Friday, May 25, 2018
Opinion

Column: Shutdown as a matter of pride

Want to know why the shutdown — and the coming debt ceiling fight — will be so difficult to resolve? Just ask Marlin Stutzman, a conservative congressman from Indiana.

"We're not going to be disrespected," he told the Washington Examiner's David Drucker. "We have to get something out of this. And I don't know what that even is."

Stutzman is right.

The fight over the shutdown has become unmoored from any particular policy demands the GOP believes it can secure. It's become an issue of pride and politics. At this point, Republicans simply need something so they can tell themselves, and their base, that they didn't lose. They don't know what that something is, exactly. But it needs to be something.

By the same token, the Democrats literally can't give them anything without losing. Not until the shutdown ends, anyway. And President Barack Obama has added that the Democrats can't give them anything until the debt ceiling is raised. "Until we get (the shutdown) done, until we make sure that Congress allows Treasury to pay for things that Congress itself already authorized, we are not going to engage in a series of negotiations," Obama said.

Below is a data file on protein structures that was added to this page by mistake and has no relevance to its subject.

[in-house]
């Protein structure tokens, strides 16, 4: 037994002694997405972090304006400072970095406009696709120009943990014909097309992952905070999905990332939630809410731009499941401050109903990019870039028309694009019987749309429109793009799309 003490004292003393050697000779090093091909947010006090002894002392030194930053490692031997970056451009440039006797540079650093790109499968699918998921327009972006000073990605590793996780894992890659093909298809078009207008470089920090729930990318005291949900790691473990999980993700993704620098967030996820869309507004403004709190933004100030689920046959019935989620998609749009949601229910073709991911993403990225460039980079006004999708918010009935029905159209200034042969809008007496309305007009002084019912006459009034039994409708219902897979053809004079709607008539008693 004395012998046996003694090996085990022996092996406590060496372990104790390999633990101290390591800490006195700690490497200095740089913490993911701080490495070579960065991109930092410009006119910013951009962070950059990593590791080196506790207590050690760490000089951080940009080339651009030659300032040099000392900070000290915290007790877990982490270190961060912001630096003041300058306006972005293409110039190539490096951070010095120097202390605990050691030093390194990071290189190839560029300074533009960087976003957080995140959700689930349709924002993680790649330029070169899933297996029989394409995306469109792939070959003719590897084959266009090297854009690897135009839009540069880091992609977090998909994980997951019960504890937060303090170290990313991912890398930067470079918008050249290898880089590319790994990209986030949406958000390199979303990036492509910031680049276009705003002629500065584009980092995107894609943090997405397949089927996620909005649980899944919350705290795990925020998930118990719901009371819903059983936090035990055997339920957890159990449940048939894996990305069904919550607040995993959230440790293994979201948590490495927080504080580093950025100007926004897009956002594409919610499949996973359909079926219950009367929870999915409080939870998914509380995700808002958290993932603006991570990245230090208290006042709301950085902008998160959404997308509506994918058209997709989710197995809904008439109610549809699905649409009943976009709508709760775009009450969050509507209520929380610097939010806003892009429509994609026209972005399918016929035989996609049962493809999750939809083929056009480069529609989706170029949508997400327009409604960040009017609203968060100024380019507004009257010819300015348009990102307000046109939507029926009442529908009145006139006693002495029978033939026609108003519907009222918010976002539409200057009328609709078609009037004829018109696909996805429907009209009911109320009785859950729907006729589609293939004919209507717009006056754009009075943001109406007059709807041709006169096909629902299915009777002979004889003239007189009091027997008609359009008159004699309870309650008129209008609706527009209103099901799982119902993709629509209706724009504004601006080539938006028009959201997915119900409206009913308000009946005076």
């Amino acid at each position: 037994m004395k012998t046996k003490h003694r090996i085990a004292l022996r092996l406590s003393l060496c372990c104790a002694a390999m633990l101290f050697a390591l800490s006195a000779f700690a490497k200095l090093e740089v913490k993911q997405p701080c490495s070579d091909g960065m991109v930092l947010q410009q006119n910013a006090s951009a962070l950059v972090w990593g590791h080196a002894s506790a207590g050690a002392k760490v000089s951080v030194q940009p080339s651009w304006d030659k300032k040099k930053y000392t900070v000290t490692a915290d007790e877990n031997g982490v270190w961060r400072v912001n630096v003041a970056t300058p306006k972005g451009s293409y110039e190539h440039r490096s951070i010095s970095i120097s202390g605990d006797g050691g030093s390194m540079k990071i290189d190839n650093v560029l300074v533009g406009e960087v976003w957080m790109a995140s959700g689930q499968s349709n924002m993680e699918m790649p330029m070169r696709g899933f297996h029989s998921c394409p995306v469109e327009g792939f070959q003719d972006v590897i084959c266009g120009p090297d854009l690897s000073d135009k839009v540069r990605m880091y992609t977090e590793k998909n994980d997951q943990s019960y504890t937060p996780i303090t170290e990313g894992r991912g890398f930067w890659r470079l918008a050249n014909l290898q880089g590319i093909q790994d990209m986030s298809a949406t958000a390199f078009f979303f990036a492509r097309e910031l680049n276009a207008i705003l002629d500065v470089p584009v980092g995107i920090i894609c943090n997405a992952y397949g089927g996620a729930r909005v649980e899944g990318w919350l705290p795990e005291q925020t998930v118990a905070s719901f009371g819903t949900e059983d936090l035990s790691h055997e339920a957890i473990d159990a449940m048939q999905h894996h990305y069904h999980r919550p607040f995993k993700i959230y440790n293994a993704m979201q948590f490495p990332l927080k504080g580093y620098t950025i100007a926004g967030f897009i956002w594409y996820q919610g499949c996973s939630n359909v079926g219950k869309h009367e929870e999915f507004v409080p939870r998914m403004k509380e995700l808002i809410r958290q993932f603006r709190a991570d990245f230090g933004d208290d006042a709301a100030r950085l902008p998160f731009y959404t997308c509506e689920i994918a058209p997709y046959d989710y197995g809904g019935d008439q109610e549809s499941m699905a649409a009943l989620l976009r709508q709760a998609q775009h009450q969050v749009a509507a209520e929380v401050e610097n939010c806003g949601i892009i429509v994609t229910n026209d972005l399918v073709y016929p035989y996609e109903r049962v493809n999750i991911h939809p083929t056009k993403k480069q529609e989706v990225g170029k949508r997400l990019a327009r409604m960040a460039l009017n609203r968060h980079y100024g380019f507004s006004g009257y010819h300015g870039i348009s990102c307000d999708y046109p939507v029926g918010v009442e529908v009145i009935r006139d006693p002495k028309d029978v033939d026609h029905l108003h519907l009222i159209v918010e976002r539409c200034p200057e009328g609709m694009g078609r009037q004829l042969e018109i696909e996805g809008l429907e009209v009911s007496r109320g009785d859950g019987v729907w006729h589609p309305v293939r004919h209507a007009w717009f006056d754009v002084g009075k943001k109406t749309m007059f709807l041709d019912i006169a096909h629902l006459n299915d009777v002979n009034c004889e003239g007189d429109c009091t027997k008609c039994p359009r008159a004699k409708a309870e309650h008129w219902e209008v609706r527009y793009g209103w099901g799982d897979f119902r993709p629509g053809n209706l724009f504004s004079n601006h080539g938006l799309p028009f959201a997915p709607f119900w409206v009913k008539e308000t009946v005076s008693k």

It's this dynamic that makes 2013 so much more dangerous than 2011.

The negotiations in 2011 weren't zero sum. For one side to win, the other didn't have to lose. That's because the negotiations in 2011 were over policy — in particular, over a broad deficit reduction package. Since both sides wanted to reduce the deficit, it was conceivable that both sides could walk away feeling like they'd won some and lost some.

That's not true in 2013. The battle this year really is zero-sum. For one side to win, the other has to lose. And that's because this fight isn't over policy. It's over principle. In particular, it's over whether to legitimate for the GOP to demand concessions in return for keeping the government open and paying the country's bills.

Unlike a grand bargain over the deficit, that's a "yes/no" question. As Stutzman puts it, Republicans either get something out of this, or they end up feeling humiliated. Democrats either hold firm on this, or they end up feeling like they've created a terrible precedent that'll make governing impossible going forward.

A few weeks back Hill staffers mused about whether there was some way to manage negotiations such that Republicans could credibly tell their base they were negotiating over the shutdown and the debt ceiling and Democrats could credibly say they weren't negotiating over the shutdown and the debt ceiling.

As of yet, nobody has discovered how to create that quantum dealmaking structure. It's possible nobody will. But that means one side or the other has to clearly lose in order for the shutdown to end. And neither side wants to lose. Nobody wants to be disrespected.

© 2013 Washington Post

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